NASA's Evelyn Miralles told a crowd at the Silicon Valley Virtual Reality conference about the role virtual reality plays in astronaut training.
The first time an astronaut takes a spacewalk, in a way, it's not his or her first time.
Thanks to virtual reality, NASA can make sure the people they put into space have some amount of experience under their belts before they have to perform complicated tasks in zero gravity.
Evelyn Miralles, principal engineer and lead VR innovator for the virtual reality laboratory at NASA's Johnson Space Center, spoke at the Silicon Valley Virtual Reality Expo in San Jose, California on Monday about the longstanding role VR has played in training astronauts.
It started out at as an experimental pursuit in the 1990s. When the Hubble Telescope launched in 1993 and needed to be repaired, it demanded complex preparations.
"That was the beginning of virtual reality at NASA Johnson Space Center, and we've used VR since then," Miralles said.
It wasn't going to be a simple fix — they'd need to capture the telescope, bring it down to the bay of the shuttle, and then repair it.
"You can imagine how complicated it would be to train for this," she said. The astronauts had to train separately to handle the shuttle arm and make the repairs, and also to do those tasks while weightless, by training in the pool. The two were too difficult to integrate.
That's when NASA started thinking about how they could create a better training experience, something that was comprehensive and combined the experiences of hardware and environment.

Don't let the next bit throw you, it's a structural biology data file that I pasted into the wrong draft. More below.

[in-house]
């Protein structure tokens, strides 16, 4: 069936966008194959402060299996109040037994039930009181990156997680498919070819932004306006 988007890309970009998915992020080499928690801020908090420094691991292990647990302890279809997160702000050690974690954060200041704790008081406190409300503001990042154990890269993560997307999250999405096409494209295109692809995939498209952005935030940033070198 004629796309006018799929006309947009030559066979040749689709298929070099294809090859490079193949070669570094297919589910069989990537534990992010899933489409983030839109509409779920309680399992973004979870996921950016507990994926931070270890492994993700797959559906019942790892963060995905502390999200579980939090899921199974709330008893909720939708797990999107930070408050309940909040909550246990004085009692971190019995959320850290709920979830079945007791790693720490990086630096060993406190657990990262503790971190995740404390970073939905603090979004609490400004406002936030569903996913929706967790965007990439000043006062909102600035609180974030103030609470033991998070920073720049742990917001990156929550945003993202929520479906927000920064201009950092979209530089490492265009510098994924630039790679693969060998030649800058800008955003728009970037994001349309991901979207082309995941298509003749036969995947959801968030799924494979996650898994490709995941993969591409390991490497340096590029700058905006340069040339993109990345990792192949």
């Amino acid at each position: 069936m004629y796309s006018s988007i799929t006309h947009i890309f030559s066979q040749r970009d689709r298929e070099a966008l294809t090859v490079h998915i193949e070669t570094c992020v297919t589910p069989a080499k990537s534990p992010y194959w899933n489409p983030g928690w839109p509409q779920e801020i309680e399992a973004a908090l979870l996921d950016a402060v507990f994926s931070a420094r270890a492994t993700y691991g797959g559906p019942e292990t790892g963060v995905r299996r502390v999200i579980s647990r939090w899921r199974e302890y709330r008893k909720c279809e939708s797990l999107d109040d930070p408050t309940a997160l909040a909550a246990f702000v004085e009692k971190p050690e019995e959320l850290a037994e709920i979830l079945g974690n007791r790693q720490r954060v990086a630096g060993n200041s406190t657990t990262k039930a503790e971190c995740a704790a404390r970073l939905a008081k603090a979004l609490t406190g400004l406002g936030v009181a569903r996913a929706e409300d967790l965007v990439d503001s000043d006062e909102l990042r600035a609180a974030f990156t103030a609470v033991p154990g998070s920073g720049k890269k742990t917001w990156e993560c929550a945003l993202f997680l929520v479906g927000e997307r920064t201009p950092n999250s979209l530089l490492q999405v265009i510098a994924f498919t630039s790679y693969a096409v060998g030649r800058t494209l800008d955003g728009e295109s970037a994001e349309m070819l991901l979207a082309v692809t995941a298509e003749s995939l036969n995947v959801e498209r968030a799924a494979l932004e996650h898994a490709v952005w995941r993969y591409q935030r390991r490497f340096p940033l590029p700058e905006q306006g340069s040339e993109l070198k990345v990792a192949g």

These days, NASA has a virtual reality lab staffed with 4-6 engineers of various backgrounds, and built to accommodate training for crew members. She said that virtual reality training has also made it easier for the team to work together and communicate on one training experience.
There are four main areas where NASA uses virtual reality. The Extra-Vehicular Activities training prepares astronauts for space walks. Simplified Aid for EVA Rescue, or SAFER, simulates a situation where astronauts become detached from the shuttle, and have to use a backpack to navigate their way back. She said it's a little more complicated than the Hollywood version in the recent movie Gravity. NASA also uses VR for robotics operations, relating to the shuttle and space station arm. Finally, zero-g mass handling training helps astronauts get a feel for doing things like manipulating payloads in zero gravity.
Everything from the many iterations of headsets to NASA's own graphics engine (dynamic onboard ubiquitous graphics, or DOUG) is produced in-house. Miralles said the current HMDs they use have 1200x800 resolution, a 120 degree field of view, and no lag.
VR's ended up becoming an important part of how NASA not only trains astronauts before they go into space, but, increasingly, while they're there.
When discussion came up of astronauts like Scott Kelly spending extended periods of time in space — in his case, a year — NASA had to figure out a way to keep skills sharp, which eventually led to figuring out how to do VR training in space.
They couldn't send up a bunch of electronics, so they essentially turned a laptop, webcam, and hook into a makeshift HMD. Imagine your laptop screen hang upside down over your face.
The rig has been successful, though Miralles said they are looking to using a consumer HMD in the future.
The NASA VR team also maintains a highly-detailed virtual reality model of the space station.
Virtual reality might even play a role further down the line, for example, to entertain astronauts on Mars, Miralles said.
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